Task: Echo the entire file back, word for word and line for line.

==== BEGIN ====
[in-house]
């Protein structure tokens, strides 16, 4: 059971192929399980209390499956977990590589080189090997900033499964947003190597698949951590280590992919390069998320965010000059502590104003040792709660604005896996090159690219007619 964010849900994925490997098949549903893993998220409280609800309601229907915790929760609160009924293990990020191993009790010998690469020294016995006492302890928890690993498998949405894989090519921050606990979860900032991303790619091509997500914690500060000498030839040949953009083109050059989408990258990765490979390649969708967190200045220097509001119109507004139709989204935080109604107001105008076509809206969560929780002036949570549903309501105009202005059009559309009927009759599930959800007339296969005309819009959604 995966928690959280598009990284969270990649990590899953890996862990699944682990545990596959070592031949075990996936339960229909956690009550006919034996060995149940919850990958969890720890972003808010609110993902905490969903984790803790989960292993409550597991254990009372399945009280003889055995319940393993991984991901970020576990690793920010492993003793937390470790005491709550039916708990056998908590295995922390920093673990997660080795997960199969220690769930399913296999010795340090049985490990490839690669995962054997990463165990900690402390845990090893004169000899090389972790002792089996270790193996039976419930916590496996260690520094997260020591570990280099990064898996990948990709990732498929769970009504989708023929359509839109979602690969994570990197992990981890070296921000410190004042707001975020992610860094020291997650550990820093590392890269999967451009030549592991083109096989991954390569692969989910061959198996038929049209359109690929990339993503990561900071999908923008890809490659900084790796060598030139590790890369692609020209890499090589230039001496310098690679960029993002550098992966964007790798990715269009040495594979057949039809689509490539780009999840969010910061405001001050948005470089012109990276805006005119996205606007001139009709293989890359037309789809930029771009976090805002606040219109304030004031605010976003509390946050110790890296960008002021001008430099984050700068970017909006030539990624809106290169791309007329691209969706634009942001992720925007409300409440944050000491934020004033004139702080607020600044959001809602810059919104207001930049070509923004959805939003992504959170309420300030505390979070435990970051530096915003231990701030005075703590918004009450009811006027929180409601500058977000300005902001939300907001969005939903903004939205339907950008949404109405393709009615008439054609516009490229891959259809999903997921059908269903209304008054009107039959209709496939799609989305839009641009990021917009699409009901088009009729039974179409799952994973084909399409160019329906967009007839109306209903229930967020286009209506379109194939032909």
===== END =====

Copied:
[in-house]
């Protein structure tokens, strides 16, 4: 059971192929399980209390499956977990590589080189090997900033499964947003190597698949951590280590992919390069998320965010000059502590104003040792709660604005896996090159690219007619 964010849900994925490997098949549903893993998220409280609800309601229907915790929760609160009924293990990020191993009790010998690469020294016995006492302890928890690993498998949405894989090519921050606990979860900032991303790619091509997500914690500060000498030839040949953009083109050059989408990258990765490979390649969708967190200045220097509001119109507004139709989204935080109604107001105008076509809206969560929780002036949570549903309501105009202005059009559309009927009759599930959800007339296969005309819009959604 995966928690959280598009990284969270990649990590899953890996862990699944682990545990596959070592031949075990996936339960229909956690009550006919034996060995149940919850990958969890720890972003808010609110993902905490969903984790803790989960292993409550597991254990009372399945009280003889055995319940393993991984991901970020576990690793920010492993003793937390470790005491709550039916708990056998908590295995922390920093673990997660080795997960199969220690769930399913296999010795340090049985490990490839690669995962054997990463165990900690402390845990090893004169000899090389972790002792089996270790193996039976419930916590496996260690520094997260020591570990280099990064898996990948990709990732498929769970009504989708023929359509839109979602690969994570990197992990981890070296921000410190004042707001975020992610860094020291997650550990820093590392890269999967451009030549592991083109096989991954390569692969989910061959198996038929049209359109690929990339993503990561900071999908923008890809490659900084790796060598030139590790890369692609020209890499090589230039001496310098690679960029993002550098992966964007790798990715269009040495594979057949039809689509490539780009999840969010910061405001001050948005470089012109990276805006005119996205606007001139009709293989890359037309789809930029771009976090805002606040219109304030004031605010976003509390946050110790890296960008002021001008430099984050700068970017909006030539990624809106290169791309007329691209969706634009942001992720925007409300409440944050000491934020004033004139702080607020600044959001809602810059919104207001930049070509923004959805939003992504959170309420300030505390979070435990970051530096915003231990701030005075703590918004009450009811006027929180409601500058977000300005902001939300907001969005939903903004939205339907950008949404109405393709009615008439054609516009490229891959259809999903997921059908269903209304008054009107039959209709496939799609989305839009641009990021917009699409009901088009009729039974179409799952994973084909399409160019329906967009007839109306209903229930967020286009209506379109194939032909």